There are a number of situations associated with this Bill. I will briefly mention some of them in the hope that the actual implementation of the legislation will make the necessary allowances. Clause 2 states:

This Act shall come into operation on a date to be fixed by Proclamation.

The Minister, in his second reading speech, talked about a 20 per cent preference margin, and there will be an amendment to incorporate this margin in legislation. I see we already have a copy of that. But as this Bill is about this one figure basically, I am glad that the amendment will be introduced during the Committee stage.

Clause 4 is based on the fact that many tenders, if not most, are drawn up with a popular make, brand or style of product in mind. This is done in this way mainly for ease in drawing up a tender, sometimes because one manufacturer has involved himself essentially as a consultant and sometimes because that manufacturer is the standard or the ultimate in the market. This leads, of course, to many hassles in tendering. Therefore, clause 4 is inserted so that goods of Australian origin are not excluded by this specification.

However, this clause should really be extended, and I hope it is covered in the booklet on government tendering. It should be extended so that no suitable goods, Australian or otherwise, are excluded. As an example, a tender may call not for a casting but for a forging, the equipment for which is not available in Australia. This precludes an Australian tender, and often for no good technical reason. On the other side, an item may require a certain tolerance as part of its specification. One tenderer will buy from overseas because he knows that that is the only way to obtain that tolerance. Another tenderer from Australia knows that he cannot meet that tolerance but tenders anyway and gets the contract on Australian preference only. Later, when this tenderer cannot produce, the tolerance is waived to the detriment of performance and of other tenderers. I know that that has happened. Perhaps proposed new section 5 (3) covers this in some circumstances, but it seems to do so in a back to front way.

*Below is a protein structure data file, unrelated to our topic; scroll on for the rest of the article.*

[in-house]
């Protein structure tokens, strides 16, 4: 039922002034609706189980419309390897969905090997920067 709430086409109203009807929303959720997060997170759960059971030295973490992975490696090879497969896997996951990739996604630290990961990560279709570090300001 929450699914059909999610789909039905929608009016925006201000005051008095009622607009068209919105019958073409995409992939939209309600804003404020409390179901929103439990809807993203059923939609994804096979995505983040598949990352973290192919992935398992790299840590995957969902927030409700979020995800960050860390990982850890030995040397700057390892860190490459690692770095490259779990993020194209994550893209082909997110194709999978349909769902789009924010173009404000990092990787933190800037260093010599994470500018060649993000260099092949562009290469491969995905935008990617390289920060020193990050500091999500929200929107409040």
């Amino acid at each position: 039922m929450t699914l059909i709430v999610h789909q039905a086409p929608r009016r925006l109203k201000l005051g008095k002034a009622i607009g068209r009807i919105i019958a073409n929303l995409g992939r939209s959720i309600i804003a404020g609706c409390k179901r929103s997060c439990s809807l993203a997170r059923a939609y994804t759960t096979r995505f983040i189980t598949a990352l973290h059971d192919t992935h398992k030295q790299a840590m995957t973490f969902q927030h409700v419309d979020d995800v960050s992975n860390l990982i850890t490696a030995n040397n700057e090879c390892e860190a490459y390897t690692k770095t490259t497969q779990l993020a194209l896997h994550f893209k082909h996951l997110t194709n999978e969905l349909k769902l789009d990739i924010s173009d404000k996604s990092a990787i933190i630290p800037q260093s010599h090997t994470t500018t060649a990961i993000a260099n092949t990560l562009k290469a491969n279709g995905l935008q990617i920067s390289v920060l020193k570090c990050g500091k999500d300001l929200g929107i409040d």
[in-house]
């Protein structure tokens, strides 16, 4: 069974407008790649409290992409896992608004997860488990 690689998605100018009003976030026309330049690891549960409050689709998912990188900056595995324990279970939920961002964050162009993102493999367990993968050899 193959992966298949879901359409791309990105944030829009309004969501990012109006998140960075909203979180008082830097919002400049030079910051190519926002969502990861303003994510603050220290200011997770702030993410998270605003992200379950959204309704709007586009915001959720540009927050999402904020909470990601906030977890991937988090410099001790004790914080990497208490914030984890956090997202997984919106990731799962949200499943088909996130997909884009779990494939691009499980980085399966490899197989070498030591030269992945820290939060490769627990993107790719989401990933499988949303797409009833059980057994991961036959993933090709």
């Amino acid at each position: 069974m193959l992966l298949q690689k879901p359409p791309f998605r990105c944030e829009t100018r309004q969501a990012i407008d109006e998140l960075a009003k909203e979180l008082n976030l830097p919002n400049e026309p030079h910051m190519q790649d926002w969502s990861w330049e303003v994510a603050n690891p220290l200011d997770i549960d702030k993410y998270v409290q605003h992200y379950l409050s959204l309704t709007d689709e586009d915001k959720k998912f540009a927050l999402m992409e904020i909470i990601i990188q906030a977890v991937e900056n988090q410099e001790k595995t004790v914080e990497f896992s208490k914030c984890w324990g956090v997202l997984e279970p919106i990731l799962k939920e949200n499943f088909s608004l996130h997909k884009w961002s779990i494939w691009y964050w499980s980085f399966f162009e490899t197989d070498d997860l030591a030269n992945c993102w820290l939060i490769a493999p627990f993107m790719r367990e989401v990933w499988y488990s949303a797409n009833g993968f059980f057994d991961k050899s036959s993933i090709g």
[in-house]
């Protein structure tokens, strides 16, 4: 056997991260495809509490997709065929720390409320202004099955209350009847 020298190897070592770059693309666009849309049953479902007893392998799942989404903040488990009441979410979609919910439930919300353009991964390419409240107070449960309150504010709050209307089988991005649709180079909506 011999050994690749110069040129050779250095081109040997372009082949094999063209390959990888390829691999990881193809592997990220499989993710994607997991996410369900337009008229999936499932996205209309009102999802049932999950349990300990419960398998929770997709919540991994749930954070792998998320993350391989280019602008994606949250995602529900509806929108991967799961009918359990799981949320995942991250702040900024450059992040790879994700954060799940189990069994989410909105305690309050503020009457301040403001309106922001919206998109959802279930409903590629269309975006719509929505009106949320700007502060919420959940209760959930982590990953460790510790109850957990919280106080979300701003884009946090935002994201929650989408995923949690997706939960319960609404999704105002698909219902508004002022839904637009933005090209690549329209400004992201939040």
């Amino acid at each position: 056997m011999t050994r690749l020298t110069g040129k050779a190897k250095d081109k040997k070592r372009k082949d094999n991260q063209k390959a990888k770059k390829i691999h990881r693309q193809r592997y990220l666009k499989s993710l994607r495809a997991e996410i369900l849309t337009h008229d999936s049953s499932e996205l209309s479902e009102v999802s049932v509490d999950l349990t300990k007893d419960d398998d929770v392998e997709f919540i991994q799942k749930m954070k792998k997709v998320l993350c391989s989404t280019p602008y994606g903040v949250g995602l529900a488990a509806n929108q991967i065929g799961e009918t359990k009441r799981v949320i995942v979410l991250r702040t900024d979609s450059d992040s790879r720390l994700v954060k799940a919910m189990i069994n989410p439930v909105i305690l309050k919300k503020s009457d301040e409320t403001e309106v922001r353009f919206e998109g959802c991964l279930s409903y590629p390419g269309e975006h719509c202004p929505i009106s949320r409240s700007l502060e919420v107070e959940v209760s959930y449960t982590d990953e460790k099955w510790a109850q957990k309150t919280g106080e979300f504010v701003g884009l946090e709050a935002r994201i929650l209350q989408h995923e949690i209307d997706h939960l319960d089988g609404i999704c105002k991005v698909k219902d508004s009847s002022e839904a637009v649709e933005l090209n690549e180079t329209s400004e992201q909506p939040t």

Clause 6, which deals with the list of registered tenderers, may be innocent enough. One of the possible problems is the ability of the authority to assess the financial status of the supplier. In marginal cases the decision has to be made whether to support the Australian supplier with minimum financial backing ahead of an overseas company with good and acceptable backing. Will the authority decide that it will not make waves and go by the preference rules, crying 'shame' when the Australian tenderer goes broke? Eventually, in some areas overseas companies will be driven from the scene as they fail to be awarded tenders. However, I know that they are still being asked by departments to continue tendering, at a large cost to themselves, so that the Australian monopoly company will be kept honest, as one department put it recently.

Further to this, though covered by another ministry, is the by-law exemption arrangement whereby a company obtains by-law exemption for importing an item if that item cannot be made in Australia. Many examples exist of departments taking the 'yes' of an Australian manufacturer when there is no way he could ever manufacture a certain item. It is a selfish approach for no good reason. A department may ask for a yes or no with no thought of size of order, tooling arrangement, whether it is part of another order, delivery, et cetera. I know one manufacturer who now deliberately says that there is no way in which an item can be made in Australia- it does not matter whether it can or not - because he believes that that will help some businesses in Australia.